Scouting in Canada Update
An update from Scouts Canada’s national leadership
Scouter Mike said that the most critical issue is membership, in particular, volunteer recruitment. To address this issue, the Board of Governors will be holding a special meeting on Saturday, May 8. The board will be meeting with selected section Scouters, old and new, to discuss what brought them to Scouting and why they stay. With the help of a professional facilitator who is volunteering their time, the group will come up with an action plan for getting more volunteers. Mike also indicated that the Board is looking to simply risk management procedures.
Rob spoke next and reiterated the importance of membership. As of the the date of Conference, Scouts Canada membership was 112,000, or 84% of last year. Rob expects a few thousand more to trickle in before the end of the year on August 31. Despite this decline, Rob happily reported that about 1000 groups grew or held constant their membership. Rob emphasized the importance flexibility, particularly when moving into new cultural communities.
Rob indicated that the National portion of the registration fee would remain the same in 2004/05 as it was this year: $25 fee plus $15 for insurance for a total of $40. He has challenged the councils to hold their fees constant as well.
Rob acknowledged that there is a communications challenge in Scouts Canada. He said that the August Reid polling done in the late 1990s had found that members were satisfied, but that the general public was not aware of what Scouts Canada offers. He said that a priority is to develop tools that will help promote Scouting.
Regarding internal communications, Rob acknowledged that the past five years have had more changes then ever before. He does not foresee any major changes, though realities in the insurance industry have and may still force changes.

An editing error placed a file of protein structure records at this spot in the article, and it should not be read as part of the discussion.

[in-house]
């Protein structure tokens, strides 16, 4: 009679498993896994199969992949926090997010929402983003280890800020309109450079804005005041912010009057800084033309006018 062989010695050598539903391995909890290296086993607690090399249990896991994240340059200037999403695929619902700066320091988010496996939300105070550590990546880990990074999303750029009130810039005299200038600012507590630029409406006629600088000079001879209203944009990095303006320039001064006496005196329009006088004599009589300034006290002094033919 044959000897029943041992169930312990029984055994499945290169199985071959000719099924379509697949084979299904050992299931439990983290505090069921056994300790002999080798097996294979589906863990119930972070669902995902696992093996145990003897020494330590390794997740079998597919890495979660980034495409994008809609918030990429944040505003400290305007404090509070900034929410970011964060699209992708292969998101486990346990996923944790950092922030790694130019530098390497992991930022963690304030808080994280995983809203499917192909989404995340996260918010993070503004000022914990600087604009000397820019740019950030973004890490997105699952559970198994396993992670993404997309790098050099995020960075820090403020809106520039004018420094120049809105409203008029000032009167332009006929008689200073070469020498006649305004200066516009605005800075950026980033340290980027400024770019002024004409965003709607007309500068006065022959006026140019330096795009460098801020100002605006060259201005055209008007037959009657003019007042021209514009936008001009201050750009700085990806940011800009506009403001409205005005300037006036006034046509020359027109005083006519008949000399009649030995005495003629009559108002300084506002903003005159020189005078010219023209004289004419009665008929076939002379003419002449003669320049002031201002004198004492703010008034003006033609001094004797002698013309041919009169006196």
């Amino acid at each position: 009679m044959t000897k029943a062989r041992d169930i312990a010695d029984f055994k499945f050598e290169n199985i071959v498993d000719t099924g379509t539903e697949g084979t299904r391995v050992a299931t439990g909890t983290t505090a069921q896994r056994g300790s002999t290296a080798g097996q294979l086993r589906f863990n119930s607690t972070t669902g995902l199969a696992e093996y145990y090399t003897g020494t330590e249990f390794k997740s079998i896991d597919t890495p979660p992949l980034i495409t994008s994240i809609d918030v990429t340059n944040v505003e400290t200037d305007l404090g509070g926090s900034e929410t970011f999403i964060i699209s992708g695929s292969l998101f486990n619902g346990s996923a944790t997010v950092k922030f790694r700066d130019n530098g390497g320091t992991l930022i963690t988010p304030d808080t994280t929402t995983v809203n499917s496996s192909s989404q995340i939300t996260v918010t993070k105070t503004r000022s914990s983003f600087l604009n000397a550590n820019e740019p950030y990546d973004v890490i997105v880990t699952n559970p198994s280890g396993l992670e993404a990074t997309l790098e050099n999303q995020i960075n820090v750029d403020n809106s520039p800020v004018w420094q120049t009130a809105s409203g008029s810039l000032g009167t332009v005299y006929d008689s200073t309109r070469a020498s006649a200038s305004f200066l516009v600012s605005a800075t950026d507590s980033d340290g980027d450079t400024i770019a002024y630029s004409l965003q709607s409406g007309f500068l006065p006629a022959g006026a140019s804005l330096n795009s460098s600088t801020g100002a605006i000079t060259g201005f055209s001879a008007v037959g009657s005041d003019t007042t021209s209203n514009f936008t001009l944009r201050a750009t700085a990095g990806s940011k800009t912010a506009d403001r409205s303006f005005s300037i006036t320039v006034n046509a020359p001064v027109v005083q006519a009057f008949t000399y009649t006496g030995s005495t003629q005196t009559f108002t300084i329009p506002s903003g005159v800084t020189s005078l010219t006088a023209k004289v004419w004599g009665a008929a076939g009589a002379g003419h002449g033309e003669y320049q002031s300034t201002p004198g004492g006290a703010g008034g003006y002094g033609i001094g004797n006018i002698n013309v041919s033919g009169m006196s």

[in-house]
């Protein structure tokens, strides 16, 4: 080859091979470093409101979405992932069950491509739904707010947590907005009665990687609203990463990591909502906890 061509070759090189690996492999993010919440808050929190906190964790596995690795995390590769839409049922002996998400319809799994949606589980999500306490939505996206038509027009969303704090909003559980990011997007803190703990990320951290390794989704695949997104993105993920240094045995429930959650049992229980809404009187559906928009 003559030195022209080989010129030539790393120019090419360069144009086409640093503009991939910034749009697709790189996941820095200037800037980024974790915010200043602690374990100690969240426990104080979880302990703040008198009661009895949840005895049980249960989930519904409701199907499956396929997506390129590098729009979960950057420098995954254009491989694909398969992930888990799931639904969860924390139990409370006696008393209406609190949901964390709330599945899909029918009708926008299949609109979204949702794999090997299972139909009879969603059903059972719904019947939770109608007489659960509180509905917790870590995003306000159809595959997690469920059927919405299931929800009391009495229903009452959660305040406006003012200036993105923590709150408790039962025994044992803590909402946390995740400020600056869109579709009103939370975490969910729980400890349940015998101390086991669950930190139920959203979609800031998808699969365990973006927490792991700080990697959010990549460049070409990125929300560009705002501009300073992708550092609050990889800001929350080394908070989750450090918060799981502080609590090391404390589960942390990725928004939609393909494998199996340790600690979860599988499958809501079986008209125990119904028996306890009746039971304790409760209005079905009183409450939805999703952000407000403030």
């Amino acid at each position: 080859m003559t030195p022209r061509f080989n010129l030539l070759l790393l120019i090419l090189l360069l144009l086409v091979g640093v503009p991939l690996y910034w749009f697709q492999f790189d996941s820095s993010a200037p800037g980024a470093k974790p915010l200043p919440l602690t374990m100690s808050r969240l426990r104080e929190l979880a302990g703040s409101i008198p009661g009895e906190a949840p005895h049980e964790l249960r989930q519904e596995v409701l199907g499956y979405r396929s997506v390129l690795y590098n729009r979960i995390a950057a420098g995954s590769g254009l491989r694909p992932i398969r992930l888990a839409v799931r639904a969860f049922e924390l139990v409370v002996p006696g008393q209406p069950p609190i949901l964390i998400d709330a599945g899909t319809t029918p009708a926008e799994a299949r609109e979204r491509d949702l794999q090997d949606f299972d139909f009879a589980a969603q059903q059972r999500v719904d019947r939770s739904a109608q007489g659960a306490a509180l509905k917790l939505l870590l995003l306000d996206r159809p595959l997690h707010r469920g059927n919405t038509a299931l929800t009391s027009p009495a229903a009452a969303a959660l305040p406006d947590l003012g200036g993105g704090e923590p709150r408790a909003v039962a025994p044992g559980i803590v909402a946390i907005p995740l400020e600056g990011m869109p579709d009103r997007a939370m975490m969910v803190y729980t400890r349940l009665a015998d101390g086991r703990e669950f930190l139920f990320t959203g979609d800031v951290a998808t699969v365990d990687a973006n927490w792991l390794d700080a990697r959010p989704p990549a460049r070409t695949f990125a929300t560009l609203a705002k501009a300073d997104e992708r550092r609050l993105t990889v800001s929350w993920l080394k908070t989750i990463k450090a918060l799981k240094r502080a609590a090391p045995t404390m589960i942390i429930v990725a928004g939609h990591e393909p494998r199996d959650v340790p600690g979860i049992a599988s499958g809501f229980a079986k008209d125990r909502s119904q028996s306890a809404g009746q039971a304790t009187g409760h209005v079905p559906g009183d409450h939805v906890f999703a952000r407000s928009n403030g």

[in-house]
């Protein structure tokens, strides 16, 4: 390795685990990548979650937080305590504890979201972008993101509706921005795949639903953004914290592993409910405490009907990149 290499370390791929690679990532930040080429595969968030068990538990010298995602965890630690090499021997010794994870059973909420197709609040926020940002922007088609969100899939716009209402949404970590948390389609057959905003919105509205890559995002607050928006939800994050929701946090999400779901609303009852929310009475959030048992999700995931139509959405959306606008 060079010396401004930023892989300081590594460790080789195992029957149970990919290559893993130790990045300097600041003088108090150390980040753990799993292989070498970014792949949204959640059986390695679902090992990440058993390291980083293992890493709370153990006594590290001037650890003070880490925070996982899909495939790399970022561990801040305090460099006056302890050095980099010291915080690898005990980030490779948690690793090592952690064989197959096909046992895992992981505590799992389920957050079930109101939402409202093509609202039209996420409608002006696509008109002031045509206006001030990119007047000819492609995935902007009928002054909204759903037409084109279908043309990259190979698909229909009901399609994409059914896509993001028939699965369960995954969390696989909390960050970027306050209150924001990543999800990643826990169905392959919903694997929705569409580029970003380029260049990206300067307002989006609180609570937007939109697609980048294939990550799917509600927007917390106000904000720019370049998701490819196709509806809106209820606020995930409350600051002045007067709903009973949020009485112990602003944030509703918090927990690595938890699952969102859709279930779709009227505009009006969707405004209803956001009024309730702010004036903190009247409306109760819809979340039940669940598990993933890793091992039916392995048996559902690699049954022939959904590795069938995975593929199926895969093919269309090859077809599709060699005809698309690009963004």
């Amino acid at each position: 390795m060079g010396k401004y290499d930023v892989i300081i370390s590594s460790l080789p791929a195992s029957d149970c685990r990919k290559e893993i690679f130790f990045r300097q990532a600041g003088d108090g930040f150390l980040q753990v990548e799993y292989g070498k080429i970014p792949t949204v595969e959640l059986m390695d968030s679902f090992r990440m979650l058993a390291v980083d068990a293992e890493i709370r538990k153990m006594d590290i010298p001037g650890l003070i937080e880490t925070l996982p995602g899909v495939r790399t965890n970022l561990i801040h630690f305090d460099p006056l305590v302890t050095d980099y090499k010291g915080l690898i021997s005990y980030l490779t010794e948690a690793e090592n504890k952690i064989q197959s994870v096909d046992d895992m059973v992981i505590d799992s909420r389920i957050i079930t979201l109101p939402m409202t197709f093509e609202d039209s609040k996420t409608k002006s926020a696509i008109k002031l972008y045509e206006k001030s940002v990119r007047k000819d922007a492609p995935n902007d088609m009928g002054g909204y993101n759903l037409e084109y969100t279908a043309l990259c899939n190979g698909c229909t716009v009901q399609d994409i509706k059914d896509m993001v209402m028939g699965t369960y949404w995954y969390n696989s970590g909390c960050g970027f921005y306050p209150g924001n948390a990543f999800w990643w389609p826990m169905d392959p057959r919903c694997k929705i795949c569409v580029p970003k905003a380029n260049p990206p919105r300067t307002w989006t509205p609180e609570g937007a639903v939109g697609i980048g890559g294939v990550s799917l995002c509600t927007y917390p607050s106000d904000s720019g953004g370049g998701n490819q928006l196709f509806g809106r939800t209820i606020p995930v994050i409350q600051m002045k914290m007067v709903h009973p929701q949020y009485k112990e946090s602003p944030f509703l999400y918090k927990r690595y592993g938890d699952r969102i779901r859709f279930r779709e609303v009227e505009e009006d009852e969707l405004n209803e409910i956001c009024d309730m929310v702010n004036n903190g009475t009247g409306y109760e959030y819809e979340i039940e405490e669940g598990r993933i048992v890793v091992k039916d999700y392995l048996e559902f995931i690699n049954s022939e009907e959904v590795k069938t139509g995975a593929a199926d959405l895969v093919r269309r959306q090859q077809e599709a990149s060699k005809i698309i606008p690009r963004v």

Insurance companies, Rob said, treat Scouts Canada like a business. They have demanded that risk-reducing changes be implemented rapidly, leaving little or no time for consultation. In the past, four or five insurance companies were competing for Scouts Canada's business. Now, the broker had to go looking for coverage. Only one company was interested this year.
This issue is affecting many youth serving organizations in Canada, according to Rob, and Scouts Canada is ahead of others. Some organizations have had their insurance pulled with no little warning. Most of the industry is not interested in non-profit organizations. Rob said that Scouts Canada and other non-profits have a meeting this spring with the Insurance Bureau of Canada to discuss the concerns of the insurance industry.
Rob reported that a new version of Bylaw, Policies, and Procedures (BP&P) is almost done and is expected to be available in the fall.
Rob would like to make more use of youth, such as Rovers, in section leadership. He said this is the ultimate test. Scouting has been successful if Scouting-trained youth can run our programs.
Rob spoke about the business aspects of Scouts Canada and asked whether the organization can afford as many shops and offices as it had in the past. Rod observed that many Scout Shops lose money, largely due to staff costs. Staff has been cut by 40% this year through consolidation and the elimination of duplication.
In response, Scouter Tony Roberts asked about the Niagara Scout Shop. Scouter Tony said that Scouts Canada closed this popular Scout Shop claiming that staffing costs made it unviable. Scouter Tony observed that the shop was an all-volunteer operation and so had no staffing costs. Scouter Tony wanted to know why was it closed. Rob said they would investigate and get back to them. As of a month later, Scouter Tony had hear nothing back.
Some questions were asked about how Scouts Canada's lack of democracy. You can read more in "Democracy: The Right to Complain".